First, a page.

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Ethics and Integrity

Testimonials

Hi, I just happened across your site while getting ideas for my wire wrap gemstones and sea glass.

The fact that you give away information, don’t insist personal information, has bought my business already.

To add to the joy (yes, I’m prone to hyperbole but I’m absolutely enchanted with your business model), you add stone treatment information rather than burying it somewhere.

It’s very important to me to be able to tell my customers the what’s been done to their stones, the quality, source and composition of the gems they buy.

I believe I’m the only vendor to have the FCC and AGIA disclosure booklets available at any festival I’ve attended.

You have a customer now and, if OK, I will use your page on stone treatments, with proper attribution of course, as a handout at my next festival the end of this month.

Brightest blessings,

Liz

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Stone Treatment Codes

(B) block
(D) dyed
(E) enhanced
(H) heated
(I) irradiation
(M) man made - synthetic
(N) natural
(O) oiled
(P) pressed
(S) stabilized

Should We Buy Coral?

Is it ethical to buy coral beads?

Whether or not to buy Coral is a very hot topic not only amongst jewelry designers but also environmentalists. Years ago someone told me I should buy coral beads quickly because the reefs that produce these beauties were being depleted and it wouldn’t be long before we couldn’t get them.

That person was right; the coral reefs are endangered and this singular fact alerts us to why the depletion of the coral reefs is a hot topic in the jewelry industry. * I used to secretly hope that if I didn’t buy coral there would be less harvesting and less environmental damage. Of course that wasn’t true and the depletion of the reefs continues.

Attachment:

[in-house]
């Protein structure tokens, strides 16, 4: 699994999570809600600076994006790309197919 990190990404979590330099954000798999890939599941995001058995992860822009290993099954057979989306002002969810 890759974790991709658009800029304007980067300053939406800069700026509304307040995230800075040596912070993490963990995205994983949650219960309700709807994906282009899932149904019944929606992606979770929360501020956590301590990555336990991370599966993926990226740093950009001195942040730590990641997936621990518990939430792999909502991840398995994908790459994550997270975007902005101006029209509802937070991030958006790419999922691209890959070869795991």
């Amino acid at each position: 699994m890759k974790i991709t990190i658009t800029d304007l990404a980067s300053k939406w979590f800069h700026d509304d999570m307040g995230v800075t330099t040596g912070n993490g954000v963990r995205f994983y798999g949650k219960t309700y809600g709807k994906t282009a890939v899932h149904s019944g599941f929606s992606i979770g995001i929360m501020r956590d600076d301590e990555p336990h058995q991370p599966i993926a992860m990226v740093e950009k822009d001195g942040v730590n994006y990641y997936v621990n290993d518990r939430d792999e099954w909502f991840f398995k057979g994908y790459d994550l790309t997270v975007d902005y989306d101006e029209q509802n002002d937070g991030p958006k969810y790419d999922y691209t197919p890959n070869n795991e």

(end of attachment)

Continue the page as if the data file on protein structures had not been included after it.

I now know that harvesting of coral is only a small part of what contributes to damaging the reefs. Environmental changes as well as problems caused by humans such as soaps, industrial waste and oil are also highly destructive. Further information on this follows, but first some basic information may prove helpful.

 

In order to understand the current reef conditions, I found it necessary to build on a foundation of information regarding the nature of coral. It appears easier to understand how something can be destroyed if you recognize its nature. Wikipedia informs us that “corals are colonies of tiny living animals found in marine waters that contain few nutrients. Most coral reefs are built from stony corals, which in turn consist of polyps that cluster in groups. These polyps secrete hard carbonate exoskeletons . . . “ (http://en.wikipedia.org/wiki/Coral_reef) In other words, the sediment of the exoskeletons of tiny invertebrate animals makes up the coral reefs which are living formations of calcium carbonate and protein. Calcium carbonate is limestone. The photo on the left below is from Wikipedia and the other is from National Geographic. Coral reefs and the ethics of using it for jewelry. The ethics of using coral.